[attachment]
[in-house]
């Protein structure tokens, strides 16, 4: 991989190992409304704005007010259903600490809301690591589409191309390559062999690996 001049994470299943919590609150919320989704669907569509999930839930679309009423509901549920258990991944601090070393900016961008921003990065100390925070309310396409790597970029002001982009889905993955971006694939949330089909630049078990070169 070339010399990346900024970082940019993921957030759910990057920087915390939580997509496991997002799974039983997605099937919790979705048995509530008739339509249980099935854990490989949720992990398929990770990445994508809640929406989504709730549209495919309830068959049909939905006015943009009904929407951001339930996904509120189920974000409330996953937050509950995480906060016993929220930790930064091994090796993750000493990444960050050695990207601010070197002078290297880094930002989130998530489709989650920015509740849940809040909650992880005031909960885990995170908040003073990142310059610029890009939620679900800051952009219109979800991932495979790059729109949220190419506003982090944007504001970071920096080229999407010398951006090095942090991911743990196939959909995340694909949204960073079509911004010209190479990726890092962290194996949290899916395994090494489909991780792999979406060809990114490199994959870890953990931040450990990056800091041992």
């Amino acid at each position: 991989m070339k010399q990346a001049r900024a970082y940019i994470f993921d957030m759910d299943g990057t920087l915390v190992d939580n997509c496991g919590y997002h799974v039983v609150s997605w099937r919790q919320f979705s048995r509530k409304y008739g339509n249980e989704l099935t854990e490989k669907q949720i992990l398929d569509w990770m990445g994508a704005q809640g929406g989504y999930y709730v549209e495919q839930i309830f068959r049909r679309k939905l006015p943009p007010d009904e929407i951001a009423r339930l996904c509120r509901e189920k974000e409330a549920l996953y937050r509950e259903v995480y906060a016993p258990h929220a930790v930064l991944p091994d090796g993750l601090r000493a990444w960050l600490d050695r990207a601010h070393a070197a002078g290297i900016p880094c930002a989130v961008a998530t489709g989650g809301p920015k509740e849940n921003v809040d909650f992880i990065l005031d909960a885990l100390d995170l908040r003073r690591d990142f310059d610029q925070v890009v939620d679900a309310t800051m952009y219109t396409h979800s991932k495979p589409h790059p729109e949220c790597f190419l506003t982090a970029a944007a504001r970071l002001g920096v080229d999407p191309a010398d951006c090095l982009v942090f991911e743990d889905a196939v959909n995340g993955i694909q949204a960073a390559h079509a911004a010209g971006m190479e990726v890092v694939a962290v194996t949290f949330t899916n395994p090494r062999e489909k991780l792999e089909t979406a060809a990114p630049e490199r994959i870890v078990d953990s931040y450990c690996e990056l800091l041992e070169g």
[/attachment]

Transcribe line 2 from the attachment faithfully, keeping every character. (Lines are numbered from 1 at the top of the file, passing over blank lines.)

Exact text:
């Protein structure tokens, strides 16, 4: 991989190992409304704005007010259903600490809301690591589409191309390559062999690996 001049994470299943919590609150919320989704669907569509999930839930679309009423509901549920258990991944601090070393900016961008921003990065100390925070309310396409790597970029002001982009889905993955971006694939949330089909630049078990070169 070339010399990346900024970082940019993921957030759910990057920087915390939580997509496991997002799974039983997605099937919790979705048995509530008739339509249980099935854990490989949720992990398929990770990445994508809640929406989504709730549209495919309830068959049909939905006015943009009904929407951001339930996904509120189920974000409330996953937050509950995480906060016993929220930790930064091994090796993750000493990444960050050695990207601010070197002078290297880094930002989130998530489709989650920015509740849940809040909650992880005031909960885990995170908040003073990142310059610029890009939620679900800051952009219109979800991932495979790059729109949220190419506003982090944007504001970071920096080229999407010398951006090095942090991911743990196939959909995340694909949204960073079509911004010209190479990726890092962290194996949290899916395994090494489909991780792999979406060809990114490199994959870890953990931040450990990056800091041992």